Also, note that, “It’s also important to update your sitemaps, and show all the canonical links from the old URL to the new URL, so that Google is crawling, seeing the new URL and where the page now exists.”
“Next, contact any backlinks you have and ask them to change the old link to the new one. Then, send an email to customers to let them know about the new brand and start picking up the buzz,” Riemer suggests.
Keep Optimizing & Monitor For Traffic Changes
Himani Kankaria, Founder of Missive Digital, shares her intuition as she specifically changes her brand name / URL affecting these pages.
“Usually, the authority is attached to each domain name so even if you have the redirect done right, with all the canonical and internal links in place, the site may lose traffic due to the authority of the domain. lost domain, ”he advises.
What can be done in this case? Kankaria recommends the following:
Takeaways & Working Backwards From Post-Rebrand
For Tyler, it’s too late to get back to planning. But the above considerations provide a framework for working; if any of the above steps are missing, this is a good place to start.
Check your redirects, making sure you don’t inadvertently create broken redirects, redirect chains, or loops.
Re-evaluate web design and content changes that have taken place at the same time. See if you can identify high value pages, most of the traffic that has been hit the most. What has changed? What can you change now to try to get that traffic back?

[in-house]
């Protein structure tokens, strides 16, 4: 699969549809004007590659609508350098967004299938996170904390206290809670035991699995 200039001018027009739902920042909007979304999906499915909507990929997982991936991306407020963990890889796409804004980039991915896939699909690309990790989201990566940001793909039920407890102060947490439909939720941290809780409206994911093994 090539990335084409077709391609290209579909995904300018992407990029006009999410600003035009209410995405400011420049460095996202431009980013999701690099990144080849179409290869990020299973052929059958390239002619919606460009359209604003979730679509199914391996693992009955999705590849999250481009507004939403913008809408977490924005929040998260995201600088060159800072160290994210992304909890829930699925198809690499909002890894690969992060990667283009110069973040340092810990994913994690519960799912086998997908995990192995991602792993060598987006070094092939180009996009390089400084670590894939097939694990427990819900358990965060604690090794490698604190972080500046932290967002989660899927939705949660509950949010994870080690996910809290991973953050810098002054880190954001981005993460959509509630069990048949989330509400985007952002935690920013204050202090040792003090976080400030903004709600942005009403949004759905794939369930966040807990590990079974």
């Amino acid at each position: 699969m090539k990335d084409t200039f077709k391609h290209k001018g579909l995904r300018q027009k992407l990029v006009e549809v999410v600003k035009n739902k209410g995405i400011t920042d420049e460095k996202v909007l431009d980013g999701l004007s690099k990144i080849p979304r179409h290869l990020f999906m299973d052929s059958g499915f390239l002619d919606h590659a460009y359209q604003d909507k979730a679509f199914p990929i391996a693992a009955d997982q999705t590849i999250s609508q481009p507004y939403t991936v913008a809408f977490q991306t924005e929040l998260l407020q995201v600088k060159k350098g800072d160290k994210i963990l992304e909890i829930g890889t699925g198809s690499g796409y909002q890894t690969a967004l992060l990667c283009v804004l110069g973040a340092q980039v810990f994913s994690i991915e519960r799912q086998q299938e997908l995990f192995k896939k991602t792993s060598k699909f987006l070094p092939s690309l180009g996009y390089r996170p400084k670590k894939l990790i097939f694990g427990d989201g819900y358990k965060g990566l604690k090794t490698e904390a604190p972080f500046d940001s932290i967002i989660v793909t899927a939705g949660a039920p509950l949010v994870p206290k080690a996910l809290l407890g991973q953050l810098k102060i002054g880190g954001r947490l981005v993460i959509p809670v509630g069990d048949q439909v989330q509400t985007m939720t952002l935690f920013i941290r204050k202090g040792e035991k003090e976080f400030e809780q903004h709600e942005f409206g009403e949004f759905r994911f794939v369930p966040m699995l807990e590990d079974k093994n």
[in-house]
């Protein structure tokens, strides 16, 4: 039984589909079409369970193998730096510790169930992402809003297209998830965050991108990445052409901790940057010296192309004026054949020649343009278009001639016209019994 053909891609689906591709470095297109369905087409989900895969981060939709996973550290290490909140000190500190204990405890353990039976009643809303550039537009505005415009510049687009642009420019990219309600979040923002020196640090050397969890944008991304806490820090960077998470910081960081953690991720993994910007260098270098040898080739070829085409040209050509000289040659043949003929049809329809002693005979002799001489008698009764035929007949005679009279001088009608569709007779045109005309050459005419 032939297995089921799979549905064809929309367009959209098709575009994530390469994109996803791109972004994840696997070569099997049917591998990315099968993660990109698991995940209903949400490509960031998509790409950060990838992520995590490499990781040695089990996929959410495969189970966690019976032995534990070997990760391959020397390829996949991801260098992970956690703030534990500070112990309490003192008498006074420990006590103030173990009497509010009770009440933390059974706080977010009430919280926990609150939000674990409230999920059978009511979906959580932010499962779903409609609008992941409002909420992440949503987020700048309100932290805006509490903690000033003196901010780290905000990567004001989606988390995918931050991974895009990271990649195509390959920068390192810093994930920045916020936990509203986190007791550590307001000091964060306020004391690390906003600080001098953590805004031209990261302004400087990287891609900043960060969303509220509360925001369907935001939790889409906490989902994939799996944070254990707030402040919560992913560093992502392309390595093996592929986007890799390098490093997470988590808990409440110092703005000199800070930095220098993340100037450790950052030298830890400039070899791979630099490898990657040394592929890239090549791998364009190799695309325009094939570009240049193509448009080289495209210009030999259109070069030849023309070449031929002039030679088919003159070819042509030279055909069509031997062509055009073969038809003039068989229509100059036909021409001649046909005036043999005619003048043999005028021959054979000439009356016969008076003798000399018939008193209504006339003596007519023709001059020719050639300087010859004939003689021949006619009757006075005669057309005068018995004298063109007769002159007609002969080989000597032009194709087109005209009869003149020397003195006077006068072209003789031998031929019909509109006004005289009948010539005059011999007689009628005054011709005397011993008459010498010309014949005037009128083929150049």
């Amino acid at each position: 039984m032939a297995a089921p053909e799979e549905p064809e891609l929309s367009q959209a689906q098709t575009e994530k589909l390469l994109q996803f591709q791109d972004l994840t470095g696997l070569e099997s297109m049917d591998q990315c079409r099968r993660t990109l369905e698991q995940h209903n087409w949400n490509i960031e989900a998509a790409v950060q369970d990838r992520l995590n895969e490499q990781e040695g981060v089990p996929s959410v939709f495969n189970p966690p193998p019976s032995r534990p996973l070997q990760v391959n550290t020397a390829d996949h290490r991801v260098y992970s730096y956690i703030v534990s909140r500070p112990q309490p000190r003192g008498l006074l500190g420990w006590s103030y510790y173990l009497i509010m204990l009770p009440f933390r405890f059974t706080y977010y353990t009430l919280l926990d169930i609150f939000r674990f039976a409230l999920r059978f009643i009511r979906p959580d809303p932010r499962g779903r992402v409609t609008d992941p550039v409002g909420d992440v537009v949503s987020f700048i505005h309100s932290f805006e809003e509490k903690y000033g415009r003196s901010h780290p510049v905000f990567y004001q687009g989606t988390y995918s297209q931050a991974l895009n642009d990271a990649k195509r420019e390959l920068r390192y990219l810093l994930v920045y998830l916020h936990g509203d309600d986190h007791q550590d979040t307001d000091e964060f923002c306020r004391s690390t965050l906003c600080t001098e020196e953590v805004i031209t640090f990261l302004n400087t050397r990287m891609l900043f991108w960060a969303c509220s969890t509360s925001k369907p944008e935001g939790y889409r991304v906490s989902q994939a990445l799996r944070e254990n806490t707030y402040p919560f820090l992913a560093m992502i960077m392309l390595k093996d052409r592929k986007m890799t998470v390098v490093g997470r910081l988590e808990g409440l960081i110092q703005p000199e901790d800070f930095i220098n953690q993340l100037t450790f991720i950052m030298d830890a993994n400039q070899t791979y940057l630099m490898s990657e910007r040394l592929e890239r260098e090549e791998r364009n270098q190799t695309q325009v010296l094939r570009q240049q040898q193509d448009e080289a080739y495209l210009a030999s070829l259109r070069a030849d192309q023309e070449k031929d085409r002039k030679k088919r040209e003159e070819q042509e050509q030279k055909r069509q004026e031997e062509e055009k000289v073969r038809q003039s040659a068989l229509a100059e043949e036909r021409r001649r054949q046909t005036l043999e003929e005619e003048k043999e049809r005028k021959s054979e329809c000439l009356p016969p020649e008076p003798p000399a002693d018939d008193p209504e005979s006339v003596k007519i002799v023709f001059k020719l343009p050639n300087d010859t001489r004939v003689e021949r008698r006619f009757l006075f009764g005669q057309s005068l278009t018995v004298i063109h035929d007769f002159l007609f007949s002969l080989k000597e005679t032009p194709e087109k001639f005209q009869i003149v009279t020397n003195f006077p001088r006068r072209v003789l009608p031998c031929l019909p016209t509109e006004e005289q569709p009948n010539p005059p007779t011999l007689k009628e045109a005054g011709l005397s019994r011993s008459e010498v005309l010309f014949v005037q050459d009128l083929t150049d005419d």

Do an SEO technical audit to identify any major issues that could have a negative impact on your ranking.
Evaluate your link building and content activity. Have you put any other SEO tactics on hold to focus on the rebrand? If so, start up again and rebuild.
A few other potential issues and questions that come to mind include:
Has the architecture of the site changed?
Is it possible PageRank is not as optimally distributed as it used to be? Has your site hierarchy become more difficult for users or crawlers? Are important pages now more clicks away from the homepage?
How much time has passed since rebranding?
There was some initial confusion for search engines, especially as the domain name changed. If ranking and traffic loss are on the site, it’s a possibility. Sometimes these things settle down and get back on track.
Have they changed anything on the backend?
… such as removing / not properly configuring a CDN, or making design changes that have introduced code bloat, reduced mobile friendliness, or impacted page speed?
Did you explicitly notify Google of the domain change?
Submit a new sitemap.xml file and use Google’s Change of Address tool to report the change.
Have you updated your directory listings to reflect the new URL?
This is particularly important if it is based on local organic traffic. You will not lose traffic from the same sites if your redirects are accurate.
However, when Google sees key information about a conflicting business, such as incompatible phone numbers, hours of operation, or a website address, it must determine which information is true.
Your site cannot be trusted if suddenly every other site that is listed online says the domain is different.
Did you check for problems with the new domain history?
Hopefully, the new brand name and associated domain will be investigated well before the migration. But if not, check now to see if there are any unresolved manual actions in place.
You may need to do some cleaning and submit a request for reconsideration.
If all else fails, work through this list of other reasons that a site might suddenly see the ranking drop.
Image presented: Gearstd / Shutterstock